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Va. Republicans Fear Party Split Might Worsen
Officials Cite the Defeat Of 2 Moderate Senators

By Tim Craig
Washington Post Staff Writer
Thursday, June 14, 2007

Virginia Republicans said yesterday that the defeat of two moderate GOP state senators by conservatives could further divide the two wings of the party, which could affect the direction of state government.

The losses might signal a new, more conservative Republican caucus in the Senate that might mirror the House of Delegates more closely, party officials said.

Still, party leaders said, conservatives fell short of their goal of taking over the Republican caucus. Although two moderate senators lost, two survived. Several GOP senators said yesterday that they will continue to work with Democrats on major issues. Even so, the election results hold what could be troubling signs for the party as it heads into the fall general election campaign and the 2008 presidential contest: Virginia Republicans appear to be in a funk.

"We had a terrible time getting known [Republican] supporters to go vote," said J. Scott Leake, a GOP strategist who worked to reelect several of his party's moderate senators.

Yesterday, the GOP lost its chairman, Ed Gillespie, who was brought in eight months ago in part to try to heal the division. Gillespie was named counselor to President Bush.

Party strategists said they were trying to determine how a grass-roots network of conservatives unseated Sen. Martin E. Williams (Newport News), chairman of the influential transportation committee, and J. Brandon Bell II (Roanoke).

It was the first time in at least a decade that two senators were defeated in a party primary.

In the days leading up to the primary, party strategists had expected that Majority Leader Walter A. Stosch (R-Henrico), a moderate who supported several recent tax increases, would easily defeat conservative Joe Blackburn.

But Stosch, who spent nearly $1 million compared with $250,000 by Blackburn, eked out a victory of only 262 votes, or less than 1 percent.

"We identified and knew who are voters are, but at 2 p.m. we were woefully short of what we expected our favorable turnout would be of the people I knew who were for us," Leake said of Tuesday.

Conservatives, meanwhile, appeared eager to vote against the moderates, who have worked with two successive Democratic governors to try to raise taxes.

Some attributed Bell's loss to his support for a statewide smoking ban in bars and restaurants and his backing of recent tax increases.

Williams, who has a reputation for being brash toward constituents, fended off criticism of his vote in favor of a plan approved this year that allows local governments in Hampton Roads and Northern Virginia to raise taxes to pay for roads.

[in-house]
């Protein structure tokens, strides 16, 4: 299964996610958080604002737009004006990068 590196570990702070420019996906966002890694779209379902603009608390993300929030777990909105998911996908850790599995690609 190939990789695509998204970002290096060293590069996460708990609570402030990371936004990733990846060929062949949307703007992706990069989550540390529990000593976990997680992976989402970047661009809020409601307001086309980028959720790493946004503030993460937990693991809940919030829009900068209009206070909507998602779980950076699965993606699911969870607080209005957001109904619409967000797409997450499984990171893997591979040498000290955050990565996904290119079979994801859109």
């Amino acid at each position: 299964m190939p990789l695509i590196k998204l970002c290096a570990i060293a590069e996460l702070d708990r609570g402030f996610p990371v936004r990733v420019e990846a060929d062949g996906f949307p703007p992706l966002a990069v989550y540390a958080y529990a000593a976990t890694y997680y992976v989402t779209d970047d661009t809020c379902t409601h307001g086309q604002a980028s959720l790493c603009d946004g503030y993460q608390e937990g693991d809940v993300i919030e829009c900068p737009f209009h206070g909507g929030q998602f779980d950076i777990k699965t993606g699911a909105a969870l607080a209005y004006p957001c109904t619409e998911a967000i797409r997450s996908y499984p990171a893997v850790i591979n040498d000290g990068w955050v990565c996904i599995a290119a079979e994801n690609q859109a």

The conservatives' success occurred two years after they largely failed to punish House Republicans who voted for then-Gov. Mark R. Warner's (D) 2004 tax package.

In 2005, the Virginia Conservative Action political action committee tried to unseat six of 17 of those delegates. But only one of the targeted Republicans lost.

Williams's and Bell's losses come as three other moderate Senate Republicans -- President John H. Chichester (Northumberland), H. Russell Potts Jr. (Winchester) and Charles R. Hawkins (Chatham) -- are retiring.

"I would say you got an absolute earthquake in the Virginia state Senate," said Republican strategist Ray Allen. "I predict you will not see a move in the Senate to raise taxes again."

But Democrats and even some Republicans say the conservatives might regret their decisions come Nov. 6. Democrats need to pick up four seats to regain control of the Senate.

"In a small turnout election, these voters can make a difference. But in a general election, they may get swallowed up," said retiring Del. Vincent F. Callahan Jr. (R-Fairfax).

Williams lost to Tricia B. Stall, who has signed a petition expressing support for "ending government involvement in education."

Even though Stall will be running in a reliably Republican district, party leaders fear that she is so conservative it could be nearly impossible for them to keep a Democratic candidate from picking up the seat. Top Republican senators plan to meet with Stall in a few days.

Potts, a maverick who is considering endorsing the Democrat running to replace him instead of conservative GOP nominee Jill Holtzman Vogel, called Tuesday's election a "huge opportunity for the Democrats."

"If the Republicans retain control of the Senate, it will almost be as far right and radical as the House of Delegates, and that is bad news for Virginia," Potts said.

But several Republicans said yesterday that the Senate, regardless of which party wins control, will still serve as a foil to the more conservative House. Unlike the delegates, senators have traditionally been more willing to work with members of the opposite party.

"There are certainly 21 pragmatic people in the Senate still," said Sen. Jeannemarie Devolites Davis (R-Fairfax), who is seeking reelection. This GOP "election just changed two seats out of 40."

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